'Who Here Doesn't Know About It?': On Stage After Sept. 11

Paul McCartney (center) and other participants, including rock stars, actors and firefighters, sing during the finale of the Concert For New York City at Madison Square Garden on Oct. 20, 2001. i i

Paul McCartney (center) and other participants, including rock stars, actors and firefighters, sing during the finale of the Concert For New York City at Madison Square Garden on Oct. 20, 2001. New York Daily News Archive/NY Daily News via Getty Images hide caption

itoggle caption New York Daily News Archive/NY Daily News via Getty Images
Paul McCartney (center) and other participants, including rock stars, actors and firefighters, sing during the finale of the Concert For New York City at Madison Square Garden on Oct. 20, 2001.

Paul McCartney (center) and other participants, including rock stars, actors and firefighters, sing during the finale of the Concert For New York City at Madison Square Garden on Oct. 20, 2001.

New York Daily News Archive/NY Daily News via Getty Images

Yesterday, Ann Powers wrote about the experience she — and others like her — had when they began venturing back into clubs in the weeks following Sept. 11. Live music was a part of beginning to feel normal again, Ann writes: "Those of us who crave music knew that things wouldn't begin to feel even close to right until we could stand in a crowd with amplified sound crashing into us."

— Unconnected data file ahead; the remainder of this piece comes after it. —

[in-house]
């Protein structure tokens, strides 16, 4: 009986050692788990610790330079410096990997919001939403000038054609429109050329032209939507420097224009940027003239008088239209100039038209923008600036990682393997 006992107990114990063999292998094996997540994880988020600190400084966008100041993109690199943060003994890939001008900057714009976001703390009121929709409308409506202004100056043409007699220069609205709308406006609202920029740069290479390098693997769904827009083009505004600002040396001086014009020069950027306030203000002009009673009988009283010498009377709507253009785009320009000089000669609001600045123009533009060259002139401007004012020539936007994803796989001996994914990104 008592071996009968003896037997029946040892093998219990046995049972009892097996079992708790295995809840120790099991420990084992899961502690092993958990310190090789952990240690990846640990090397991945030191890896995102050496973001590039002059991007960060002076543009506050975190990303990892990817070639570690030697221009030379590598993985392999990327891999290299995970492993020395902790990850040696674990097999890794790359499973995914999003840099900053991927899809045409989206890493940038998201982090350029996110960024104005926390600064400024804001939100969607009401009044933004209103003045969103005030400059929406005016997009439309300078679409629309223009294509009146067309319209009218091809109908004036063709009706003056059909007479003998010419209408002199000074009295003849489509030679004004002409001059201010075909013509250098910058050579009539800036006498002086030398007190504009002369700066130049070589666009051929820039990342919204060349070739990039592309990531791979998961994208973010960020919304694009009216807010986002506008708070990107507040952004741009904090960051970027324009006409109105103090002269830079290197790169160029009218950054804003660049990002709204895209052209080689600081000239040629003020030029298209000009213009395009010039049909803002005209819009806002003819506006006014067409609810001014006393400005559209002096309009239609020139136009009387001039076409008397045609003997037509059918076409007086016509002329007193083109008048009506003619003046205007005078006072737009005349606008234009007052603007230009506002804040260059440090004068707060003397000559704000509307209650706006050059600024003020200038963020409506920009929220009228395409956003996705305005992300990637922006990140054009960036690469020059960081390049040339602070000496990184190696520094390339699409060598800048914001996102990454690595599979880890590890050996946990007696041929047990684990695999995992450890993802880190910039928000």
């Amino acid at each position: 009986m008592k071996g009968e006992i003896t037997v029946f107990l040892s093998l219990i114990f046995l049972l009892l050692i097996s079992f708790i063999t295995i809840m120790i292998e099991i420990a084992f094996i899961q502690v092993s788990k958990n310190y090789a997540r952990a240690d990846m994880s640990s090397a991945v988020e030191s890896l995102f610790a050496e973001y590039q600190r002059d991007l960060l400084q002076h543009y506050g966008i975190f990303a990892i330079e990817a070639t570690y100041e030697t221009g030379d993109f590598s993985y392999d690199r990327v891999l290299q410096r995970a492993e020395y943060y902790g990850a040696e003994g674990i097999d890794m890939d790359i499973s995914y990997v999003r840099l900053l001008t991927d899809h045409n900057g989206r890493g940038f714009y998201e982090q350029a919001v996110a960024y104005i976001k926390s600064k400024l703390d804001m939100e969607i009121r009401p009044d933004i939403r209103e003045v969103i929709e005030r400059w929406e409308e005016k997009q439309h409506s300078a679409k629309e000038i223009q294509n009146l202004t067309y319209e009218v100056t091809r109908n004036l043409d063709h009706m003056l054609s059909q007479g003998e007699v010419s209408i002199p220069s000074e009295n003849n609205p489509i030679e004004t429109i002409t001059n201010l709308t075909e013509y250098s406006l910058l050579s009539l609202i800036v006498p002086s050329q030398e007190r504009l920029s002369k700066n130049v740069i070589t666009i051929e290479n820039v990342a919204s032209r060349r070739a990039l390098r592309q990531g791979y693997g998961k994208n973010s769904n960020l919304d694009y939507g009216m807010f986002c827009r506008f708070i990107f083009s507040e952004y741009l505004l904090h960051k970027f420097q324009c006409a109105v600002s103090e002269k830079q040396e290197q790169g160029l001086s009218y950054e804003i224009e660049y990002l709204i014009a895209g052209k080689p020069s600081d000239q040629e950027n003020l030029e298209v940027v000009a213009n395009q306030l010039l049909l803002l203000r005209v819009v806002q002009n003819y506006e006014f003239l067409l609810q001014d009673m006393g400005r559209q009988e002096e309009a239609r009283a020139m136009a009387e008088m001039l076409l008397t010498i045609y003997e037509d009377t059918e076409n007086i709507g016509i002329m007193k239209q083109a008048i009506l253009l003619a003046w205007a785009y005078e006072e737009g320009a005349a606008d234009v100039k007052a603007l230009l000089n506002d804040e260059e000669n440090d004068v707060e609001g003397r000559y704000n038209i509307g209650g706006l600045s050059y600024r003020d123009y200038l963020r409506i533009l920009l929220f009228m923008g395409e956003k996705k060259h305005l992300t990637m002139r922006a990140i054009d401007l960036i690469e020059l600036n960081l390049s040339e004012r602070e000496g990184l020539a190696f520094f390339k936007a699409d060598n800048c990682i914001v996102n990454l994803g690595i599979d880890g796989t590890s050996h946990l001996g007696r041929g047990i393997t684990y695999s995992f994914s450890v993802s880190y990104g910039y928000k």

It's difficult to imagine what it must have been like to play to those crowds, to talk to them. In the comments section of Ann's post, Eric Harvey wrote,

"David Byrne, at the Murat Theatre in Indianapolis, 9/16/01. Toward the end of the set, he told the crowd that (I'm paraphrasing, but it's pretty close) 'This is both the least and most appropriate time to play this song,' then launched into 'Life During Wartime.' I still get weird chills thinking about that."

Musicians didn't know what to do any more than we did. Still, we asked a lot of them. We needed them to do their jobs as if nothing had changed, and we watched them intensely, to see if old songs could tell us something about a world that was so suddenly new and different.

Ten years later, some of the aesthetics or meaning of their actions don't make much sense, but they still tug us back toward the awkwardness of the moment and of the real variety of responses to it: Some of us, when we get knocked down, attempt to express our invincibility. Some of us, in moments of pain, look for comfort. Some of us can't hide our confusion. Some, surrounded by chaos, seek stability in stage-managed emotion.

We picked out a few examples.

A note: these are recordings of live performances; a few contain language that may offend some listeners.


YouTube

"So who here doesn't know about it? Everybody knows what I'm talking about? You don't know what I'm talking about? You don't know about the aeroplanes in America? Somebody tell him. I'll tell ya. Well, I can't remember it all now. Two jets ... two? Three? Seven? I don't know, I've lost count."

"Four jets." [-Ed O'Brien]